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Buddhism, Buddha, Religion, philosophy, Story of Buddha, Religion, faith, culture, Mahayana, Theravada, Vajrayana, Dalai Lama, Mindfulness, Meditation,

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  • 1. Buddhism Module 4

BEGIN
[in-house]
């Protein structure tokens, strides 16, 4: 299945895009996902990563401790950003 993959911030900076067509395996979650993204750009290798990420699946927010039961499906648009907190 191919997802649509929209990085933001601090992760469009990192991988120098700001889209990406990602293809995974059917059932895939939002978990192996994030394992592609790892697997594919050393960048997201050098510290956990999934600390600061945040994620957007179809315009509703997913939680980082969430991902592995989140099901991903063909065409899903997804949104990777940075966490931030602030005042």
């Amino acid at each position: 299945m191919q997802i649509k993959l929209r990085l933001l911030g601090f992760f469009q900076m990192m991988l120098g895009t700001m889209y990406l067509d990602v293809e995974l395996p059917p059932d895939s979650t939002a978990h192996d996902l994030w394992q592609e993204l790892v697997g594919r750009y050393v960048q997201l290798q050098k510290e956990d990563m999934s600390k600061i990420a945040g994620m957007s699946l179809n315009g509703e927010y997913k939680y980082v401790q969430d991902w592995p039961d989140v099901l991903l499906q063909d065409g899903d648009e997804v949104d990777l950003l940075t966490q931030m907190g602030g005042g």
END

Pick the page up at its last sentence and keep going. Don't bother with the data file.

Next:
2. 1.Compared to Hinduism and the appeal to gods, goddesses, and/or God for help in this life, what did Buddha say people need to do? 2. By emphasizing the individuals responsibility for their own enlightenment, which caste of Hindus were most threatened by Buddha and why were they threatened? 3.According to Buddhism what is called a soul is actually something else--a combination of five mental or physical aggregates: the physical body, feelings, understanding, will, and consciousness. Buddha thought that since all of these qualities are constantly changing, its obvious they arent permanent. How is this concept of Buddhas anatman (no atman) different from Hinduisms concept of Atman? 4.What are some of the basic differences betweenTheravada and Mahayana Buddhism using these categories: Theravada Mahayana Conservatism (closest to the doctrines of the original Buddha) Who Buddha was Monks vs. lay people How a person reaches the goals of religion 3 3. Brahmins and the caste system Brahman-Atman Maya RajaYoga 4 4. Born the son of a prince, 563 BCE, in then-Hindu Nepal. Siddhartha (wish-fulfiller) Gautama was his given name.What was his caste? 5. Birth scene of Buddha. As you watch, think about whether his birth story follows stage one of the monomyth! Little Buddha - Birth of Buddha http://www.youtube.com/watch?v=NdF46kQupKQ 6 Little Buddha 6. The Life of Buddha An old man A sick man A corpse A Sannyasin The Four Passing Sights: 7. Siddhartha, at 29, renounced wealth and position, left his wife & baby, shaved his head & put on a coarse robe. 8 Renunciation. 8. The Life of Buddha The Great Going Forth: Siddhartha leaves the palace. He begins extreme ascetic practices, but shifts to the middle way. What is the significance of the middle way? 9. 10 Life of Buddha He is tempted by the demon Mara. He awakens and becomes a Buddha. He founds an order of monks and nuns. Film Clip: The story Of India Part 2, 8 minutes in (LanXang) 10. 11 1. To live is to experience dukkha. Dukkha means a wheel whose axle is off-center. Life is askew. The Four Noble Truths 11. 12 The Four Noble Truths 2.Dukkha comes from desire, tanha: the craving for private fulfillment, even at the expense of others. Tanha can also mean the craving for things to be different from what they are. 12. 13 3. Craving which leads to suffering can be stopped 4. Release from suffering, nirvana, is possible and may be attained by following the Noble Eightfold Path. The Four Noble Truths 13. The Noble Eightfold Path 1.Right understanding 2. Right intention 3. Right speech 4. Right action 5. Right work 6. Right effort 7. Right mindfulness 8. Right contemplation -Understanding the 4 NobleTruths -Truly wanting enlightenment. -Cultivate truth and charity in speaking, eliminate gossip, chatter,etc. -Do not kill, steal, lie, be unchaste, drink or take drugs: do not hurt others. -Work at jobs that promote life. -Steady, forward progress on the path. -All we are is the result of what we have thought. Awareness of actions thoughts, words. -Meditation leading to samadhi (inner peace) and nirvana. Handout 1 14. 15 Enlightenment What is enlightenment? 1. Detachment from sense objects and calming the passions; 2. Non-reasoning and "simple" concentration 3. Dispassionate mindfulness and consciousness, and 4. Pure awareness and peace without pain, elation, or depression in the here and now. 15. TheThree Jewels: the Buddha, the Dharma, the Sangha. An anti-authority religion; Buddha wanted to break the priests monopoly: Do not accept what you hear by report. Be lamps unto yourselves. A religion devoid of ritual: Buddha said Brahmanic rituals were just superstition, irrelevant to the tough job of ego-reduction. Non-theistic: The point of life is to work hard to stop suffering, not to speculate about God. 16. Anti-tradition: Do not go by what is handed downWhen you know, These teachings are good or not good, only then accept or reject them. Intense self-effort: There is a path to the end of suffering.Tread it! Rejected the supernatural: By this you shall know a man is not my disciple- that he tries to work a miracle. 17 17. Buddhism as a Reaction to Hinduism: Hinduism Caste-bound (Which caste on top?) Authoritative? Ritualistic? Theistic (which kind?) Traditional? Self effort? Supernatural? Buddhism 18. Buddhism takes a realistic, rational view of existence. It underscores he impermanence of all things: change. Anatman: No permanent identity: No permanent soul or self. Samsara: Life as never fully satisfying because even pleasure is fleeting. Nirvana: enlightenment, freedom from the ego in this life and rebirth are possible through effort. 19. How is nirvana different from moksha? Moksha is union with Brahman, the Atman becomes one with Brahman, the wheel of life after life (samsara) completely stops Buddhism maintains that if we still have delusion, greed, and aversion, and passions are not extinguished, we generate karma. (We are the 5 aggregates: body, feeling, understanding, will & consciousness). Because we accumulate karma (good and bad), there is a next lifetime in which the karma will take form. Nirvana is the state in in which one has attained disinterested wisdom and compassion, but isnt the goal at the end of lives; it can happen here and now. 20 20. Buddhist, Hindu, or Both? Handout 2: Venn Diagram 21. 22 Theravada Buddhism The Way of the Elders Conservative, philosophical: emphasizes simplicity, meditation, detachment. A monks life offers a path to nirvana. Meditation and Detachment: qualities all Buddhists must cultivate, but Theravada empasizes it. 22. 23 Theravada Buddhism Theravada teachings are called the Pali Canon and Tripitaka, three baskets, because the teachings were divided into three categories: Vinaya: the rules for monastic life Sutras: sayings of the Buddha Abhidharma: systematized the doctrine presented in the sutras. 23. Theravada Buddhism in Thailand 24. The Ten Fetters in Theravada Buddhism 1. Belief in our individuality 2. Doubt about being able to become a Buddha 3. Believing that sacrifice and ritual will save 4. Impure desire 5. Anger 6. Desire for rebirth in a world of form 7. Desire for rebirth in a world without form 8. Arrogance 9. Spiritual pride 10. Ignorance If these are broken, arahatship and Nirvana are attained. Apart from consciousness, no diverse truths exist. Mere sophistry declares this true, and that view false. from the Sutta-Nipata 25. 26 Buddhism II Module 6 26. Homework Questions from the Dhammapada 1.In chapter 3 what does Buddha suggest we do with our minds? What does he compare the mind to, or what is the nature of the mind, according to Buddha? 2. In Chapter 6, Buddha suggests that we surround ourselves with what kind of people? Why? The last line, wise people fashion themselves, means what? How is this idea related to having virtuous people as friends? Do you agree with these thoughts or not? Homework Questions from the Diamond Sutra 1. What is ordinary perception (or the ordinary way of thinking) about ourselves like according to Buddha? What is the higher knowledge that a bodhisattva has like? Discuss, in writing, what a boddhisattva's behavior might be like in some concrete situations like shopping, an emergency, or an argument. Do you think it is possible to be a bodhisattva or do you think there are bodhisattvas on earth now? 27 27. Hinduism speaks with the language of eternality. What does Krishna tell Arjuna about death? What does Lord Yama tell Nachiketas? In the philosophical forms of Hinduism (Jnana and Raja Yoga), humans seek a unified vision of Brahman, God, through meditation and reflection: at base we are all Brahman, all one. Can we ever be separate from Brahman? We might feel that, but it is because we havent worked on our perception. When we become dazzled by the creation and not working on being one with the creator we are trapped in maya. For humans, the senses can be a trap or be used to reach God. The karma we generate in our life sticks to our atman or soul and is reborn along with our new body. We come back again and again until we do the hard work to realize we are at one with Brahman, or in other words become enlightened.. 28 28. In the original, Theravadan, philosophical form Buddha maintains that there is no eternal soul, no God within in us; that it is all a mental construction. Liberation comes from understanding and experiencing that every single thing is impermanent and changing. There is nothing to hold onto, nothing eternal. All we have is this moment. If we want to not suffer we must work on liberating ourselves here and now. Once we truly understand impermanence, we can be detached from the intense ups and downs of life, and stop craving for things to be other than what they are, stop suffering. Some people might call this state radical acceptance. The Buddhist term is nirvanathe sense of a separate self or ego is absolutely gone. Through the laws of karma our intentions, good and bad, are imprinted on our mind, and these mental states persist through rebirths the skandas can be called streams of consciousness. 29 29. Though science now confirms that nuerochemical processes produce subjective experiences, and that people do have brain waves, there is no scientific proof that skandas, leftover energy from the dead persons consciousness, exist. In physics, there is a conservation law of energy which says that in any physical process the total energy before must equal the total energy when the process is concluded the universe keeps a set of books that must balance for every energy interaction. What is void or emptiness or sunyatta? Emptiness is the insight that there is nothing in the universe which exists as an independent entity in its own right, even us. It also refers to a meditative state. Quantum physics says th